# can sage stop ordering terms? Noob question incoming...

sage: var('A B C x y')
(A, B, C, x, y)
sage: y == (C - Ax) / B
y == -(A
x - C)/B

What I would like/expect to get here is y == (C - Ax)/B. Is there a way to tell Sage to stop ordering terms?

Rationale - the expression ultimately goes to latex() and I'd like to be able to control how the result looks like.

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Short answer is "probably not, unless you want to muck about in the internals of Ginac/Pynac, our symbolics engine". Even this one reorders:

sage: B.add(A,hold=True)
A + B


I think that some symbolics programs find a semi-canonical ordering and stick with that... Interestingly,

sage: C - A*x
-A*x + C


so the minus sign comes out only with the fraction. It's conceivable that one could consider this inconsistency a bug, though I am not qualified to assess that.

That said, perhaps one could make a feature request to control this, though I suspect this would be harder than one thinks.

more

If I had to guess, I'd say that Sage tries to guess the order of each term and sorts them accordingly. x^3 will probably come before x^2, etc. sage: y == C.add(-A*x,hold=True)/B
y == (C - A*x)/B


Another example:

sage: a = (-2*x).add(x^2,-x^3, hold=True); a
-2*x + x^2 - x^3


Further operations reorder the expression

sage: -2*a
2*x^3 - 2*x^2 + 4*x


sage: -2.mul(a,hold=True)
AttributeError: 'sage.rings.integer.Integer' object has no attribute
'mul'

sage: Expression(SR,-2).mul(a,hold=True)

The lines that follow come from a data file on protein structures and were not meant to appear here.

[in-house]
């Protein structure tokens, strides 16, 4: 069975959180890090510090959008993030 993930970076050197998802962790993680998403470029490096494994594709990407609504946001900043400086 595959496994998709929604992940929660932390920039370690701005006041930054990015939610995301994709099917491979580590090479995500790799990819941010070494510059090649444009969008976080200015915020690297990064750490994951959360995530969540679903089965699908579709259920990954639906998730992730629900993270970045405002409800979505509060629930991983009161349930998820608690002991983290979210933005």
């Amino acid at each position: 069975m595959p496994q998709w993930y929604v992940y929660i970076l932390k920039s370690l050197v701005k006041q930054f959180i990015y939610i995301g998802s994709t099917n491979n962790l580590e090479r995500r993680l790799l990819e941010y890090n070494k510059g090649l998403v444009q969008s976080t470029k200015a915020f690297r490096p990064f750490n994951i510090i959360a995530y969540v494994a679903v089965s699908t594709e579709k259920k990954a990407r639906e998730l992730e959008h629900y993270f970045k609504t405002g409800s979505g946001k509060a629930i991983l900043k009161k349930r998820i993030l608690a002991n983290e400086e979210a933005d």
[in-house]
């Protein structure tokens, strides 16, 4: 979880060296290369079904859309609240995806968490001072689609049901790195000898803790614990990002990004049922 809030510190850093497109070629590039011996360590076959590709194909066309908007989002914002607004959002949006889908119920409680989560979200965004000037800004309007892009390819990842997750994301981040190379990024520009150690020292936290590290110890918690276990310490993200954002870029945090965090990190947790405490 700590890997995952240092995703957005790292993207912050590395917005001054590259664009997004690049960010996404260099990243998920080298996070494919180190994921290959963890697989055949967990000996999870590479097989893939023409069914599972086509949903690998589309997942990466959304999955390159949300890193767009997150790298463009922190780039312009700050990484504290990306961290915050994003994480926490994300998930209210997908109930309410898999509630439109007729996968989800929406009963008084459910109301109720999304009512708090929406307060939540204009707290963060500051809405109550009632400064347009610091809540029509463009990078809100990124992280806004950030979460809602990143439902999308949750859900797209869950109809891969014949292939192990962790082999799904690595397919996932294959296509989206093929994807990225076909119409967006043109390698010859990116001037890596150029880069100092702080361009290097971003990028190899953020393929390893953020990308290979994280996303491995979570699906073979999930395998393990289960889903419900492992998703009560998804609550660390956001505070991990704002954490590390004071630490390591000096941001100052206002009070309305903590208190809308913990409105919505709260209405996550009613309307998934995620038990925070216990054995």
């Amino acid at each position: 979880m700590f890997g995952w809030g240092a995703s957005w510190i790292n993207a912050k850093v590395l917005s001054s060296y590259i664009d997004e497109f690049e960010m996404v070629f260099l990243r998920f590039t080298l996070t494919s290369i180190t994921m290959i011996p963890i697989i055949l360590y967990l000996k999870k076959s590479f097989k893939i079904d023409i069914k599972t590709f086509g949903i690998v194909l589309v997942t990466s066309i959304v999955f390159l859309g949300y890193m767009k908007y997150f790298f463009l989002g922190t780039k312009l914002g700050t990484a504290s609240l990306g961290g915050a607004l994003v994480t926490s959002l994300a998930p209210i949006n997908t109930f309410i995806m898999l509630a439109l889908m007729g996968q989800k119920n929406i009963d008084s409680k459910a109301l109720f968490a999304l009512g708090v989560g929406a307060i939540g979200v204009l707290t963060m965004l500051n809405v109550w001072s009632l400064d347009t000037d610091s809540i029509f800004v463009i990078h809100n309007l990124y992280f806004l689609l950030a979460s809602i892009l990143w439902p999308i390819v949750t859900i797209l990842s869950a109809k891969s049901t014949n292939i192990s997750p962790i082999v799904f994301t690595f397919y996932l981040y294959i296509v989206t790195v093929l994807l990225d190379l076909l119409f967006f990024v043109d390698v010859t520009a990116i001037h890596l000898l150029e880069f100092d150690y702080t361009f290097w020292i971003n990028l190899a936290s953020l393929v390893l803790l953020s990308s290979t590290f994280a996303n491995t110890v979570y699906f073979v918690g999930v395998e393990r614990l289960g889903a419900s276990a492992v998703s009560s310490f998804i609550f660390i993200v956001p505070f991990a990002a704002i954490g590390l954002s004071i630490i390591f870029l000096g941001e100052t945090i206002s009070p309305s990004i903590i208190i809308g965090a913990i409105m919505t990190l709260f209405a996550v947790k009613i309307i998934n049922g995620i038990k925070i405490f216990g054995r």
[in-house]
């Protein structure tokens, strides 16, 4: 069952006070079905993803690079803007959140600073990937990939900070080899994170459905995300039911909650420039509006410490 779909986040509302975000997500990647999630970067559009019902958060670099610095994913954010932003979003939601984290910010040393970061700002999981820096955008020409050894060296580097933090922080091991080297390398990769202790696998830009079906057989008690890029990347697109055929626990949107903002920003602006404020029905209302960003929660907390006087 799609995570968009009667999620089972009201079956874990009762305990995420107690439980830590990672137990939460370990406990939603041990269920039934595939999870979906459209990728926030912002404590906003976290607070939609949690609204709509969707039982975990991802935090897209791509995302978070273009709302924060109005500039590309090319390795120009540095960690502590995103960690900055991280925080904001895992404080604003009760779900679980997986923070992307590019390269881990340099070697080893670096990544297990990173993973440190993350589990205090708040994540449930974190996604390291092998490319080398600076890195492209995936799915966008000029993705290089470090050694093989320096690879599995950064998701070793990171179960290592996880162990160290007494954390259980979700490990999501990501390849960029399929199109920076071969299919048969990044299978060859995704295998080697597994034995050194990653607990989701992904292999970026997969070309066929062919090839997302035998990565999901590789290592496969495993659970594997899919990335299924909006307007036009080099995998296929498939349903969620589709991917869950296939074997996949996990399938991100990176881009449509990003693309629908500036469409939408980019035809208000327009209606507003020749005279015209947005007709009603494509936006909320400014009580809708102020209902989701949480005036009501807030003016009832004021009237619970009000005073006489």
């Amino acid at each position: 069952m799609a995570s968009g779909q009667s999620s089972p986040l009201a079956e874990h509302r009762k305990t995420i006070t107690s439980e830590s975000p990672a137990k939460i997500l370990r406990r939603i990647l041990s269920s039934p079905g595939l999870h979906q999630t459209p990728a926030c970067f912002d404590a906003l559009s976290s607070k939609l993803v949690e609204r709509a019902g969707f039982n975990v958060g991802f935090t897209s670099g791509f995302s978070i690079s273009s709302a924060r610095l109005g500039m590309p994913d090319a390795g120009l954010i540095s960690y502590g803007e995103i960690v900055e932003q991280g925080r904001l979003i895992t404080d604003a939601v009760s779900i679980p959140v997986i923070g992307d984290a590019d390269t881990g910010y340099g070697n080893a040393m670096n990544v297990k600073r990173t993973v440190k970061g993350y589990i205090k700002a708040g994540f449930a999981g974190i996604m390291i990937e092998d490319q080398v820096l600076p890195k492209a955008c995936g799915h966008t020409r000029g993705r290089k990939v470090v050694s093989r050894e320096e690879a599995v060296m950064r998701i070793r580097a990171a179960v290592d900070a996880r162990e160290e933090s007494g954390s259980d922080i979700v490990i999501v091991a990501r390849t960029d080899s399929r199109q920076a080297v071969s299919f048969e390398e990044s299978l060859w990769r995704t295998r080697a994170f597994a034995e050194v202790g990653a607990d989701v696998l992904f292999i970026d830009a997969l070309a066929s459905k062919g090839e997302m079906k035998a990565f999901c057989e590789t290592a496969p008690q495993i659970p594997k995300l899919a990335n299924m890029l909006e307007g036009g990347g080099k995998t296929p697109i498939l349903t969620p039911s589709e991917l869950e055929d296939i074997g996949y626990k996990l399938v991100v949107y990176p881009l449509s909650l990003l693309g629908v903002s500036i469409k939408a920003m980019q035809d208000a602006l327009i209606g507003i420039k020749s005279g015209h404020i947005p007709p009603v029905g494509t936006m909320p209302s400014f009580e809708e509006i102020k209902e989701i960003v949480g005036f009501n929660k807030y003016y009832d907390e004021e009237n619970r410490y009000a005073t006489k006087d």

-2*(-2*x + x^2 - x^3)

sage: a.mul(-2,hold=True)
-2*(-2*x + x^2 - x^3)


Don't know why kcrisman gets a reordered expression

sage: B.add(A,hold=True)
B + A

more

I just tried Sage Cell Server (aleph.sagemath.org) x.add(x^2,hold=True) reorders to x^2 + x

Yeah, this is probably because Pynac was upgraded a few times ago.

Definitely we want that Sage reorders... We want A+B+A to become 2A + B...

I do not think it would be hard to manage a pretty print that put first the "positive" terms and then the negative ones (knowing that negative are considered as mul(x,-1)).

Here is a simple function that do it on the first level.

def pretty_print(E):
pos = []
neg = []
for elt in E.operands():
if (elt.operator() == operator.mul and elt.operands()[-1] < 0) or (elt.is_numeric() and elt < 0):
neg.append(-elt)
else:
pos.append(elt)
pos_str = ' + '.join(map(repr,pos))
neg_str = ' + '.join(map(repr,neg))
if len(neg) == 0:
print pos_str
elif len(neg) == 1:
print pos_str + ' - ' + neg_str
else:
print ' + '.join(map(str,pos)) + ' - (' + ' + '.join(map(str,neg)) + ')'

else:
print E


Then inside Sage

sage: var('x,y,z,t')
sage: pretty_print(x-y+z)
x + z - y
sage: pretty_print(z-x-y)
z - (x + y)
sage: pretty_print(y-x-3*z+t)
t + y - (x + 3*z)
sage: pretty_print(3*x*y - 2*z*t - 3)
3*x*y - (2*t*z + 3)

more

Eek, tree walkers! Cool stuff. Any way to make this recursive for more complicated ones? :-)

We definitely want B+A+B to become 2A+B, but I'm in a situation that I don't want B+2A to become 2A+B. That pretty much sums it up :) Thanks for the effort on the function! Looks good for simple expressions, though I doubt this approach can be flexible enough for more complex expressions, e.g. fractions, several parenthesis etc.

Sure my code does not work for more complicated expressions (and I do not want to do it). If you are really interested in that feature for more complex expressions either you walk on the tree as kcricsman pointed out (.operator and .operands makes you go one level down). You could also access to ginac which is the library used for symbolic expression.